Twenty-two Democrats broke ranks and voted Tuesday for the resolution condemning the Obama administration for not giving Congress advance notice of the exchange of Army Sgt. Bowe Bergdahl for five Taliban prisoners.

Voting in favor of the measure offered vulnerable Democrats in tough reelection races an opportunity to distance themselves from President Obama.

The 22 Democrats were Reps. John BarrowJohn Jenkins BarrowRepublican wins Georgia secretary of state runoff to replace Kemp The most important runoff election is one you probably never heard of Our democracy can’t afford to cut legal aid services from the budget MORE (Ga.), Ami BeraAmerish (Ami) Babulal BeraThe Hill's Coronavirus Report: iBIO Chairman and CEO Thomas Isett says developing a safe vaccine is paramount; US surpasses 150,000 coronavirus deaths with roughy one death per minute Democrats fear US already lost COVID-19 battle Karen Bass's star rises after leading police reform push MORE (Calif.), Bruce BraleyBruce Lowell Braley2020 caucuses pose biggest challenge yet for Iowa's top pollster OPINION | Tax reform, not Trump-McConnell feuds, will make 2018 a win for GOP Ten years later, House Dems reunite and look forward MORE (Iowa), Julia BrownleyJulia Andrews BrownleyHouse Democrats eyeing much broader Phase 3 stimulus Assistant House Speaker self-quarantines out of 'abundance of caution' Actor Orlando Bloom to self-quarantine MORE (Calif.), Cheri BustosCheryl (Cheri) Lea BustosRep. Steve Watkins loses Kansas primary after voter fraud charges Democrats go big on diversity with new House recruits DCCC adds six candidates to program aimed at flipping GOP-held seats MORE (Ill.), Jim Costa (Calif.), Henry Cuellar (Texas), Tulsi GabbardTulsi GabbardFinancial firms facing serious hacking threat in COVID-19 era Gabbard drops defamation lawsuit against Clinton It's as if a Trump operative infiltrated the Democratic primary process MORE (Hawaii), Pete GallegoPete Pena Gallego4 Texas GOP congressional primary runoffs to watch GOP candidate scores upset win in Texas state Senate runoff Koch group launches digital ads in tight Texas House race MORE (Texas), Joe GarciaJose (Joe) Antonio GarciaOvernight Defense: Biden honors McCain at Phoenix memorial service | US considers sending captured ISIS fighters to Gitmo and Iraq | Senators press Trump on ending Yemen civil war Biden pays tribute to McCain at emotional memorial service Mueller indictments: Congressional candidate asked Russian operatives for info on opponent MORE (Fla.), Dan Lipinski (Ill.), Jim MathesonJames (Jim) David MathesonTrump EPA eases standards for coal ash disposal Utah redistricting reform measure likely to qualify for ballot Trump's budget targets affordable, reliable power MORE (Utah), Mike Michaud (Maine), Patrick Murphy (Fla.), Beto O'Rourke (Texas), Gary Peters (Mich.), Collin Peterson (Minn.), Nick RahallNick Joe RahallWe shouldn't allow politics to impede disaster relief Break the cycle of partisanship with infant, child health care programs Clinton mulls role in 2018 midterms MORE (W.Va.), Raul Ruiz (Calif.), Kurt Schrader (Ore.), Kyrsten Sinema (Ariz.) and Tim Walz (Minn.).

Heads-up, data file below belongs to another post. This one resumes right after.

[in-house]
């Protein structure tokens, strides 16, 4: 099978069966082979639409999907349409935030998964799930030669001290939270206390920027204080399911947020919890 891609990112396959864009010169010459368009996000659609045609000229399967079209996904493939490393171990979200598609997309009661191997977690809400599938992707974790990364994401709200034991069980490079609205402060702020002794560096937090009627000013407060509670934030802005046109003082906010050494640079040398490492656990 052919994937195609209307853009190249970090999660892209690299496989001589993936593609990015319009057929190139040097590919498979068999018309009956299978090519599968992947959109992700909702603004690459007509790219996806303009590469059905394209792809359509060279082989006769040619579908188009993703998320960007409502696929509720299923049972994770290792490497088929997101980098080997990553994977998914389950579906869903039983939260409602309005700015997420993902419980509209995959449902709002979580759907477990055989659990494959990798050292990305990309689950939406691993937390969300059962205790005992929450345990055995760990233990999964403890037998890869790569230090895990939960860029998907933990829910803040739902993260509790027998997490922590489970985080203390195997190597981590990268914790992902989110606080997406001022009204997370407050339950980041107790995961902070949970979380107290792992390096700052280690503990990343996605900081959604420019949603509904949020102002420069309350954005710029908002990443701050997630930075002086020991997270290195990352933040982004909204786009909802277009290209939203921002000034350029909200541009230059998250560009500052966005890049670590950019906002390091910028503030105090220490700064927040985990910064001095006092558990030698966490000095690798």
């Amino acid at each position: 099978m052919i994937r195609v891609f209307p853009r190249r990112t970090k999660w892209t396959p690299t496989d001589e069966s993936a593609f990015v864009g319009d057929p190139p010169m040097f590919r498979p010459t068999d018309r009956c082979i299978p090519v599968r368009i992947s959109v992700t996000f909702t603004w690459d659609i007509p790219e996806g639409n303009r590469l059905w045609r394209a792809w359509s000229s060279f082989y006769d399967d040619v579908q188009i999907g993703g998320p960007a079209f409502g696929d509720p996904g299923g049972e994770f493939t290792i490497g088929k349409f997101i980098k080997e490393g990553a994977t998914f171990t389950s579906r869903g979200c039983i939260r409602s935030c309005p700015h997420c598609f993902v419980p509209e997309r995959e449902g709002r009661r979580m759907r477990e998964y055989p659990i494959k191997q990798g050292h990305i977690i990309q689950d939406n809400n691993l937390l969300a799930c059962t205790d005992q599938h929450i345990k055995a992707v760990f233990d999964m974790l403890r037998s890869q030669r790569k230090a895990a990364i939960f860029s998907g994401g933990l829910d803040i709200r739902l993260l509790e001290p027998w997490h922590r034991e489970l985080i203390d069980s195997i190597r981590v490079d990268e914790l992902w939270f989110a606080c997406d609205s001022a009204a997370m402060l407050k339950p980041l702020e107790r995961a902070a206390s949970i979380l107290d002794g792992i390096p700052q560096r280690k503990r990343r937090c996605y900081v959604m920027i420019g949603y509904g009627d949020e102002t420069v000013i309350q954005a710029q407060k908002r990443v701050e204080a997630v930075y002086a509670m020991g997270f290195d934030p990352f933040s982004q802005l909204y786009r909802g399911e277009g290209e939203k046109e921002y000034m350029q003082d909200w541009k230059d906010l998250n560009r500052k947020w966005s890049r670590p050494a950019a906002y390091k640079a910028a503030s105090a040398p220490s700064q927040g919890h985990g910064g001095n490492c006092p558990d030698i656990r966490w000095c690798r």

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Braley is running for Senate in one of the year's most competitive races, while Michaud is running for governor of Maine.

Barrow, Gallego, Peters, Peterson, Rahall, Ruiz and Sinema are considered among the most vulnerable House incumbents.

Other Democrats, meanwhile, are centrists who tend to break with their party despite not being in especially tough races, like Cuellar and Lipinski.

Matheson is a frequent defector, but he is retiring at the end of this Congress.

During floor debate, Barrow said the Bergdahl exchange would embolden terrorist groups to kidnap Americans as a means of freeing their own members.

“Negotiating with terrorists will only weaken this nation in the future and encourage other terrorists to kidnap Americans in an attempt to extort future prisoner exchanges,” Barrow said.